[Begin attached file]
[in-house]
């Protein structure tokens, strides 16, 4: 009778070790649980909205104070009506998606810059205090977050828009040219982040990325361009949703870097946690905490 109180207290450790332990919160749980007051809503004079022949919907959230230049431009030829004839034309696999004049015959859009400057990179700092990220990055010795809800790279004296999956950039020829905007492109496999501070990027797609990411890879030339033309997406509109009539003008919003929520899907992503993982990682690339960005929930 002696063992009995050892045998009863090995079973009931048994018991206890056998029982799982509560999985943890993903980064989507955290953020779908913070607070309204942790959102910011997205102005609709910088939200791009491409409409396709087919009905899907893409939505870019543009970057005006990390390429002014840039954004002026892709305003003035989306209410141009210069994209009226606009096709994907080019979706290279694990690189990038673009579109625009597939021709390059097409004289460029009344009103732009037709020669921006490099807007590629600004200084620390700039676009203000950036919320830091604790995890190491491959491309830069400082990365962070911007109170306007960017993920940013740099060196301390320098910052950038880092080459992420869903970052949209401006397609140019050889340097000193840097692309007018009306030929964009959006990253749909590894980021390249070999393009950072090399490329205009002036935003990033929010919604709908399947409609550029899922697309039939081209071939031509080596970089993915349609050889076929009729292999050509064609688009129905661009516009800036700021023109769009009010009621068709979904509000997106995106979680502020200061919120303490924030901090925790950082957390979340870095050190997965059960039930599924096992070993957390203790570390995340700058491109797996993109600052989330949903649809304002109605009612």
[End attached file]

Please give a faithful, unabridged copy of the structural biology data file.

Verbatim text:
[in-house]
């Protein structure tokens, strides 16, 4: 009778070790649980909205104070009506998606810059205090977050828009040219982040990325361009949703870097946690905490 109180207290450790332990919160749980007051809503004079022949919907959230230049431009030829004839034309696999004049015959859009400057990179700092990220990055010795809800790279004296999956950039020829905007492109496999501070990027797609990411890879030339033309997406509109009539003008919003929520899907992503993982990682690339960005929930 002696063992009995050892045998009863090995079973009931048994018991206890056998029982799982509560999985943890993903980064989507955290953020779908913070607070309204942790959102910011997205102005609709910088939200791009491409409409396709087919009905899907893409939505870019543009970057005006990390390429002014840039954004002026892709305003003035989306209410141009210069994209009226606009096709994907080019979706290279694990690189990038673009579109625009597939021709390059097409004289460029009344009103732009037709020669921006490099807007590629600004200084620390700039676009203000950036919320830091604790995890190491491959491309830069400082990365962070911007109170306007960017993920940013740099060196301390320098910052950038880092080459992420869903970052949209401006397609140019050889340097000193840097692309007018009306030929964009959006990253749909590894980021390249070999393009950072090399490329205009002036935003990033929010919604709908399947409609550029899922697309039939081209071939031509080596970089993915349609050889076929009729292999050509064609688009129905661009516009800036700021023109769009009010009621068709979904509000997106995106979680502020200061919120303490924030901090925790950082957390979340870095050190997965059960039930599924096992070993957390203790570390995340700058491109797996993109600052989330949903649809304002109605009612």